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Every social network has, at one point or another, been hailed as the future of content marketing. But there's something a little different about what LinkedIn is doing in its recent push to become a high-quality content platform. Part of it is about the audience, which by definition consists of professionals who are eager to learn something or make a connection that will help further their careers. But for marketers, the shiniest thing about LinkedIn's content hub is the potential it holds for brands.
LinkedIn is doing two things that brands should keep a close eye on. First, the company is opening its publishing platform -- a space hitherto afforded only to a select group of influencers -- to everyone. Second, the company's sponsored updates provide a better way for knowledge marketers to reach an engaged audience than any existing native advertising opportunity.
Unlike other social networks, LinkedIn is perfect for middleweight content, which is short enough to be digested in a few minutes, but long enough to allow more in-depth exploration of complex ideas than many social media sites do. This kind of content is an essential part of marketing. But other than the clubby world of op-ed pages, there hasn't been a great outlet for budding thought leaders to get middleweight content in front of a broad audience. Enter LinkedIn.
I know we've all heard the term thought leadership so much we wonder if there could be anyone left following thoughts, let alone leading them. Call it whatever you want, but it's absolutely essential for brands to showcase the smart people they employ and the ways in which their ideas are ahead of the crowd. It's almost impossible to measure how much Apple benefitted from Steve Jobs' oracle-like reputation. And it's because of their reputations as brain trusts that the world reveres companies like Google and McKinsey.
The thing about LinkedIn is, its users explicitly seek out thought leadership content that might apply to their own lives; if it's from a brand or an executive, so much the better. Brands don't have to sell -- users are already buying. LinkedIn's Newsfeed allows users to select what kind of content they are interested in reading, from graphic design to career advice. In addition, users are more willing than on other social sites to share content with their professional networks -- as long as it makes them look smart in front of their colleagues, clients and bosses. Because it has to clear that bar, content that gets shared on LinkedIn is seen as more trustworthy, and people's comments are usually a lot more thoughtful and constructive than elsewhere on the web.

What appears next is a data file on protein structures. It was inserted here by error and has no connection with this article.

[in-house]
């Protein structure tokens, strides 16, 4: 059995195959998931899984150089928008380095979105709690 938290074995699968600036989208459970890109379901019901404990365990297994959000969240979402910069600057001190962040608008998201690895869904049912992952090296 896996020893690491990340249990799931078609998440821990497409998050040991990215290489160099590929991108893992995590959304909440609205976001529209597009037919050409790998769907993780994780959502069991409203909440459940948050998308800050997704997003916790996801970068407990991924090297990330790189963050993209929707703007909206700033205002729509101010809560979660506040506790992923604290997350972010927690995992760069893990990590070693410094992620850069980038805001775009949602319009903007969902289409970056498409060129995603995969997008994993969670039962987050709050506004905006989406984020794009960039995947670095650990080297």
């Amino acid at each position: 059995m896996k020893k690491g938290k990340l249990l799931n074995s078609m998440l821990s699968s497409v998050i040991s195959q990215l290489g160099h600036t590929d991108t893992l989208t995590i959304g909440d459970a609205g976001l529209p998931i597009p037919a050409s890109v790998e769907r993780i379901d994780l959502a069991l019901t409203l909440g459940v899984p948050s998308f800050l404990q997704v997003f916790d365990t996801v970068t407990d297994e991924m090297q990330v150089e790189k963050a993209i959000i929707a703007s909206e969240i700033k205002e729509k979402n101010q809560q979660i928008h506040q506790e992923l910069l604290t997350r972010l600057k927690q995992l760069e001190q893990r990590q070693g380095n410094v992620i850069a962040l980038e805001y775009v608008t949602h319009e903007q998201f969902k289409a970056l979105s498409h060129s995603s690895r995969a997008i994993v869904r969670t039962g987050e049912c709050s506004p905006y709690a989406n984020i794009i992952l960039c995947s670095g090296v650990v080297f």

$142.5B 2015 U.S. ad spending for 200 LNA
Developing a smart-guy reputation is one thing, but brands should also take note of the native advertising platform. LinkedIn's sponsored updates complement the owned and earned efforts described above with paid amplification of content. Like many social networks, LinkedIn allows brands to target their sponsored updates to very specific groups of users based on location, industry, company, job title, gender, age, and even alma mater.
As with any content marketing campaign, however, brands need to be smart about reaching people on LinkedIn. Professionals join the site to improve themselves, period. Brands need to share real knowledge about how to survive and thrive in the workplace or shake up an industry. Think about how your brand can find a way into these issues without seeming inauthentic. Get your senior executives to share some career advice or hard lessons. Use videos and infographics to get to the next level of engagement. But make sure it all relates back to the working life in some way. This is a rare audience -- focused, engaged, and hungry. Wasting their time is the biggest sin you can commit.
Of course, LinkedIn's aggressive push into content is a pretty smart move for LinkedIn, too. Creating a portal for ambitious careerists to share tips, tricks, insights, and experiences makes the site relevant on a daily basis -- not just when a user is looking to recruit a new employee or find a better gig themselves. It gives the site the hook of constantly updated content, which is exactly what makes people refresh Facebook, Twitter and Instagram constantly.
For marketers and brands, LinkedIn's allure lies in reaching people with ambition and passion at the exact moment they may be looking for advice or information. That's not necessarily to say that LinkedIn's advertising platform or thought leadership will work for everyone. This is not a mass marketing opportunity. The people brands are reaching likely already know a great deal about their own industry. That means brands must be at their absolute sharpest to gain the audience's trust. But those that are committed to knowledge marketing -- sharing valuable information drawn from institutional know-how -- have a place to shine.